Losing a beloved pet is very difficult. Be kind to yourself. Try to plan for something to do for the rest of the day, and try to be with someone who understands your grief. Don't share your feelings with people you don't think will understand. The last thing you need is for someone to say, “It was just a cat.” The cats who share our lives are part of us. Don't allow anyone to belittle your feelings.
Losing a pet is one of the most stressful events we can experience. Take time to mourn, and take good care of yourself and your family members, including other pets, during this important time.
Ceremonies often help us deal with loss and provide a sense of closure. If it's allowed where you live, you might want to bury your cat's remains or perhaps his collar and a favorite toy for a sense of closure. When we lost our beautiful cat Leo, my husband and I buried him and planted cat mint over the spot. I know people who take comfort in assembling a photo album or scrapbook about their cat. Pictures of him as a kitten, an adolescent, and an adult can evoke happy memories that dull the sharp edges of grief. Many people make a memorial donation to a local shelter. If your cat died of an inherited or infectious disease, you might want to make a donation in his name to feline health research. You will know what feels right to you.
Losing a pet is one of the saddest and most stressful events we experience. Unfortunately, not everyone understands this. Don't let anyone embarrass you or demean your grief. To begin healing, you and other members of your family might need to talk to someone who understands. If you don't know anyone you can confide in comfortably, consider calling a specialized pet loss grief counseling service:
- California. 530-752-4200 or 1-800-565-1526. Staffed by University of California—Davis veterinary students.
- Florida. 352-392-4700, then dial 1 and 4080. Staffed by University of Florida veterinary students.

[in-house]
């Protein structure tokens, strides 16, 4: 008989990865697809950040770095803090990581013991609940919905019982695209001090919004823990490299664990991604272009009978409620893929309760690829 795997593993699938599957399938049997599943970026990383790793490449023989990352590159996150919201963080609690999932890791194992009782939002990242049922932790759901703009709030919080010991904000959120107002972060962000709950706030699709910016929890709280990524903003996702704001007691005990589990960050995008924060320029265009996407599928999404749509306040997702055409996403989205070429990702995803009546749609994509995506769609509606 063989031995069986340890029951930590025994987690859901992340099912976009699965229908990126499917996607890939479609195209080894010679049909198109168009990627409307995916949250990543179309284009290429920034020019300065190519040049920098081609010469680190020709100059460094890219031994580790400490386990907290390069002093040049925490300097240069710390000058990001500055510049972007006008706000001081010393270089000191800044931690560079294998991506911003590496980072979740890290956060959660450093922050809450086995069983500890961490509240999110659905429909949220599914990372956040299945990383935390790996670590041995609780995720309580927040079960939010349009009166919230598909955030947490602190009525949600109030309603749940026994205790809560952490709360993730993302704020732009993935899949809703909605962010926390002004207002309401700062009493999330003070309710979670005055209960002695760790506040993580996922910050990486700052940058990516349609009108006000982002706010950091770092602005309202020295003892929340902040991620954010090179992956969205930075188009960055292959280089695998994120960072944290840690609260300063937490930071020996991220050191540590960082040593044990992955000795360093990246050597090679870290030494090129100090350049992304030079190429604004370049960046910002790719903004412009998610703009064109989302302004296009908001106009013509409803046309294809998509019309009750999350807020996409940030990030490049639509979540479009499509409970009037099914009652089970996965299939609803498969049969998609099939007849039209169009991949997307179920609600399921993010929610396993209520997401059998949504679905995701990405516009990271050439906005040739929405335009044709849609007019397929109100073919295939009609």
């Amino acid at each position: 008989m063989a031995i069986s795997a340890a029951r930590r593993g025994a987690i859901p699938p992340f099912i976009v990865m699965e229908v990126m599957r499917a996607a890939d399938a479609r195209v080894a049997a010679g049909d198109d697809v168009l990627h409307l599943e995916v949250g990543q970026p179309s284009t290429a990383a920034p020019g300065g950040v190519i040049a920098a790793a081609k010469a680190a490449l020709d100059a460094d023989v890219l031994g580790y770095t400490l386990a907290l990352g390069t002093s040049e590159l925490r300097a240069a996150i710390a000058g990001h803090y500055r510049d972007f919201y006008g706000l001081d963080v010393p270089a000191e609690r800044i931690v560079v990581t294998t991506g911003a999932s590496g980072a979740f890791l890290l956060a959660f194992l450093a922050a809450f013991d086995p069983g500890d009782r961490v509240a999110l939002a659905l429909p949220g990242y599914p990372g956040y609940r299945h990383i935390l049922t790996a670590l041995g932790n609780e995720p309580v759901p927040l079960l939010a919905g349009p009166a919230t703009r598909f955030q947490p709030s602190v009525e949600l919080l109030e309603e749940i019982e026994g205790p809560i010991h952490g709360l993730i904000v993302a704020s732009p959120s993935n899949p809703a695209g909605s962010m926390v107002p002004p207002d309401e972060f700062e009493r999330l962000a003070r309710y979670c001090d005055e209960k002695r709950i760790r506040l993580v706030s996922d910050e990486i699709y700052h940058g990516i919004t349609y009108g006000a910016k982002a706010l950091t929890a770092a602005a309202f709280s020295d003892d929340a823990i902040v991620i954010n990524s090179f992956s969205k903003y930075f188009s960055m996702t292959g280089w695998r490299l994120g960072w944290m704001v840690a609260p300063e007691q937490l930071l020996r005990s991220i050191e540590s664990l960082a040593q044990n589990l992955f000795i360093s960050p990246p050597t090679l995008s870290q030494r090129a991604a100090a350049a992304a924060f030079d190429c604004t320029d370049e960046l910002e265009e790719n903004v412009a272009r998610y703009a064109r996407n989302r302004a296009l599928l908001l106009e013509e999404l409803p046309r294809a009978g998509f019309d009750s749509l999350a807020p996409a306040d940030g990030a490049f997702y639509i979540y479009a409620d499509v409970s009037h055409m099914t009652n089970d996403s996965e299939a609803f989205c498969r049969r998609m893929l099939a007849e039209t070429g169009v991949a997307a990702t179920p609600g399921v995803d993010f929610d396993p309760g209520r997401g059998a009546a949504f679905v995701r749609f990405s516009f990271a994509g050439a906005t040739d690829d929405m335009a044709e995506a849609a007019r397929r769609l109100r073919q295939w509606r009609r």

- Illinois. 630-603-3994. Leave a voicemail; calls will be returned 7 p.m. to 9 p.m. (CT). Staffed by Chicago Veterinary Medical Association veterinarians and staffs. 217-244-2273 or 1-877-384-CARE (1-877-394-2273). Leave a voicemail; calls will be returned 7 p.m. to 9 p.m. (CT), Tuesdays, Thursdays, and Sundays. Staffed by University of Illinois veterinary students.
- Iowa. 1-888-ISU-PLSH (1-888-478-7574). Hosted by the Iowa State University College of Veterinary Medicine.
- Maryland and Virginia. 540-231-8038. Staffed by Virginia-Maryland Regional College of Veterinary Medicine.
- Massachusetts. 508-839-7966. Staffed by Tufts University veterinary students.
- Michigan. 517-432-2696. Staffed by Michigan State University veterinary students.
- New York. 607-253-3932. Staffed by Cornell University Veterinary Students.
- Ohio. 614-292-1823. Staffed by Ohio State University veterinary students.
- Washington. 509-335-5704. Washington State University College of Veterinary Medicine.
These organizations understand what you're going through and can offer helpful suggestions to help you through your grief.
It will be hard to imagine ever loving another cat as much as you have loved the one you've lost. Because everyone grieves differently, only you can decide when it's time to move on.
When you're ready, consider looking for a new kitty to love. You can't replace the old one, so don't even try—you'll be disappointed, and you'll rob both cats of their supremely feline individuality. If you love a particular breed or hair or color, then by all means get another cat with those traits. If looking at a face and coat and color similar to those of your old friend will be difficult for you, then consider a cat with a different look. Remember, your new cat can't be your old one, he can only be himself. If you try to make your new cat fit the mold of your old one, you'll miss the wonderful little traits that will make your new cat special.